MS. Found in a Bottle
by Edgar Allan Poe
We never get a name, but Poe sets up the narrator's basic characteristics right out of the gate. He stresses the character's lack of creativity—"a deficiency of imagination has been imputed to me as a crime" (1)—and a tendency to present things in boring, straightforward terms. He's not superstitious and he doesn't believe in wild stories, making him the perfect man to tell us this particular wild story straight up.
To Trust, or Not to Trust?
It also lends some credibility to the story, since he's not given to exaggeration. The narrator himself says as much to us: "I have thought proper to premise thus much lest the incredible tale I have to tell should be considered rather the raving of a crude imagination, than the positive experience of a mind to which the reveries of fancy have been a dead letter and a nullity." (1) Basically, what he's saying here is that we're about to read some crazy stuff, but he's not a crazy person, so we should take him at his word, and leave the grains of salt in the shaker.
But truth be told, that may be part of the satire. Think of it this way: after assuring us that he doesn't tell wild stories, the narrator then unloads the wildest story of them all—a tale full of fears, embellishments and emotional outbursts. The black galleon, for instance, appears on a wave a hundred times bigger than the ship itself. Can we believe what the narrator says? He assures us we can, but we need to decide that for ourselves whether or not he's reliable.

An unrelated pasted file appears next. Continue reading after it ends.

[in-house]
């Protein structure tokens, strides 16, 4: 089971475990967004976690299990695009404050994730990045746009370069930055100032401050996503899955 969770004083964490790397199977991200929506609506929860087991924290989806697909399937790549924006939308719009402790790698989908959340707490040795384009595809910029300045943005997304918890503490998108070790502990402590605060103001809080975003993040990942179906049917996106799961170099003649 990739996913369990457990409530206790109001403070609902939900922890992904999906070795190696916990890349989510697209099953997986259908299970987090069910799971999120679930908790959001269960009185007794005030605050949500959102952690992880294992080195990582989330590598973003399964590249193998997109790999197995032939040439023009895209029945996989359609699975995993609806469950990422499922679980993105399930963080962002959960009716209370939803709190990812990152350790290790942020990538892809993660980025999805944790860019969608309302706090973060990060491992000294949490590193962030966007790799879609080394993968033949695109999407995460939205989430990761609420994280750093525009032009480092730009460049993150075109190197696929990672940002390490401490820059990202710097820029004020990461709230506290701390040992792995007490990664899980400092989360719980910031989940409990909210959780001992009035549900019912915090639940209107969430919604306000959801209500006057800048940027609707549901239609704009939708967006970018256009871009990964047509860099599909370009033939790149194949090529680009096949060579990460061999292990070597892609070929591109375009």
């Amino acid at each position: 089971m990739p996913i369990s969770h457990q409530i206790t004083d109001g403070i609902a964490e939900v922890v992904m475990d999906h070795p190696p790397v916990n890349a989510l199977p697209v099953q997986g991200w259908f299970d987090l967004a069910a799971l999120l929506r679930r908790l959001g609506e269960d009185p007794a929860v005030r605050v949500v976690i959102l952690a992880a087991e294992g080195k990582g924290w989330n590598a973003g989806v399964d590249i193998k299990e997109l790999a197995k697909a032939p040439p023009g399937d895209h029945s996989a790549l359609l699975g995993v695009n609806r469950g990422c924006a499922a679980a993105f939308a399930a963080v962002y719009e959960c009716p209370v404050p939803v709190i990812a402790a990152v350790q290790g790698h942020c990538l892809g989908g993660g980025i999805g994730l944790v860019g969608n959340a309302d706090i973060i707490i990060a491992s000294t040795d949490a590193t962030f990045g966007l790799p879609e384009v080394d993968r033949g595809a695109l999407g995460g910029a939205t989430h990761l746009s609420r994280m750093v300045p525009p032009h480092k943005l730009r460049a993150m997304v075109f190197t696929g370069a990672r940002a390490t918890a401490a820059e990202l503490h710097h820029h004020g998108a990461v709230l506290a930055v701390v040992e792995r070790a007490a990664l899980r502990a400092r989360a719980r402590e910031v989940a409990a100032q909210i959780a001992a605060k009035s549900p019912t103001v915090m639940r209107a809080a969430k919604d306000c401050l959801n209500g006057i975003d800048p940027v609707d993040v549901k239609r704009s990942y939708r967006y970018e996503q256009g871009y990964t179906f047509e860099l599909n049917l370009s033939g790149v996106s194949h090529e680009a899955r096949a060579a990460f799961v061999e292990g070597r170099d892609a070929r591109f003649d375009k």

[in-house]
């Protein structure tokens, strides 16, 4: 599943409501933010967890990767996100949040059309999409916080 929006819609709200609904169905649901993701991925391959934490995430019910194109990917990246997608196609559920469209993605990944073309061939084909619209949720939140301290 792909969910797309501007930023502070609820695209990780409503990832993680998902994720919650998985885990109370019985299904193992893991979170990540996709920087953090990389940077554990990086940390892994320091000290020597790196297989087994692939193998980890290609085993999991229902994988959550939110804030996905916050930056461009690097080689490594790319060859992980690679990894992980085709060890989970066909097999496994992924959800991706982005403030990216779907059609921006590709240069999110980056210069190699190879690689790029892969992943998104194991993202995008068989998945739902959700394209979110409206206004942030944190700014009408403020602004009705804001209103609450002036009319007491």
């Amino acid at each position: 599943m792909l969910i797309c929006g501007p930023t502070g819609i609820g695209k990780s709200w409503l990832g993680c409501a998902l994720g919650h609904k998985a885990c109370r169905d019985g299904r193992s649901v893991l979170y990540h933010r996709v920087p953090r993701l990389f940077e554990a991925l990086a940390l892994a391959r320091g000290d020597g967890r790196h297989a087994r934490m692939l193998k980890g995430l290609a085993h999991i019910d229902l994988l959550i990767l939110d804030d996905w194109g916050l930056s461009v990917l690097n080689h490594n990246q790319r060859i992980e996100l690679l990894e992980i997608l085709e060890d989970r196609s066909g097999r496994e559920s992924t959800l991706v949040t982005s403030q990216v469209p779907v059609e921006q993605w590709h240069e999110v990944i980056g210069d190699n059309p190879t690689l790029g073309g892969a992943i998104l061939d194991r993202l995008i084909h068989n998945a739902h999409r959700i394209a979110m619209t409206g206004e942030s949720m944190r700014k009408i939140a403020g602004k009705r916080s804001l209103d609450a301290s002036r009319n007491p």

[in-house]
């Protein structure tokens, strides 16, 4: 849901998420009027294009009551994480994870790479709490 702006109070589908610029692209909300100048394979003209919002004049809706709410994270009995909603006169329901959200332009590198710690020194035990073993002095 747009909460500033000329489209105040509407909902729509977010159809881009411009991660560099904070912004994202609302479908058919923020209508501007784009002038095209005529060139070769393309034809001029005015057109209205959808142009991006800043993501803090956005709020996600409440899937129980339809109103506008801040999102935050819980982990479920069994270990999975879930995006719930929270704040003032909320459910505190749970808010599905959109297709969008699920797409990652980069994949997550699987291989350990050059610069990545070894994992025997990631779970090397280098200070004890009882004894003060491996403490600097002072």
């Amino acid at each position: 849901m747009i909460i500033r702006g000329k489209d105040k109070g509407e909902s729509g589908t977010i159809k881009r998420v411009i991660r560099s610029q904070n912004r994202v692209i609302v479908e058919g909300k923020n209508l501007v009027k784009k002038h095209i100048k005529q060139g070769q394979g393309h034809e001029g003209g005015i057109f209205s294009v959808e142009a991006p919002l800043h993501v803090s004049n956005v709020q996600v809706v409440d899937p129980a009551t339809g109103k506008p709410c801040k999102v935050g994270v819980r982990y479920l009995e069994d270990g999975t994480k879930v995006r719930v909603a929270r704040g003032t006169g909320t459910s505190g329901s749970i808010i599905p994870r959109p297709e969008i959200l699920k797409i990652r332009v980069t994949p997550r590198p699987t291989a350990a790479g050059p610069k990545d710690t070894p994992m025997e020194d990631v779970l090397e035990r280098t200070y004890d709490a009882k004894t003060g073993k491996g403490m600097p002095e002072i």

A Surly Sailor
Beyond his "just the facts ma'am" approach, the main thing to remember about this guy is that he's one isolated dude. He has no contact with his country or family, telling us that "Ill usage and length of years have driven me from the one, and estranged me from the other." (1), and goes to sea to fulfill some internal need (instead of traditional reasons like gold and sexy girls in hula skirts).
He speaks contemptuously of the crew of his first ship and points out rather snottily that the captain ignored his warnings about a hurricane: "he paid no attention to what I said, and left me without deigning to give a reply" (5). Yeah, because he's an expert meteorologist?
All this surliness comes back to bite him in the butt with a healthy dose of irony when the black galleon rears its creepy bow. Maybe his hopping on serves as a fitting punishment, since they can't see him and he is powerless to get the ship to change course. It's as if the world is saying to him, oh, you thought things were bad before? Well now you're even lonelier and in even direr straits. It might not be everyone's idea of just desserts, but you can't deny that it looks a lot like karma. The dude's found himself on a ship with the only people in the world more standoffish than he is.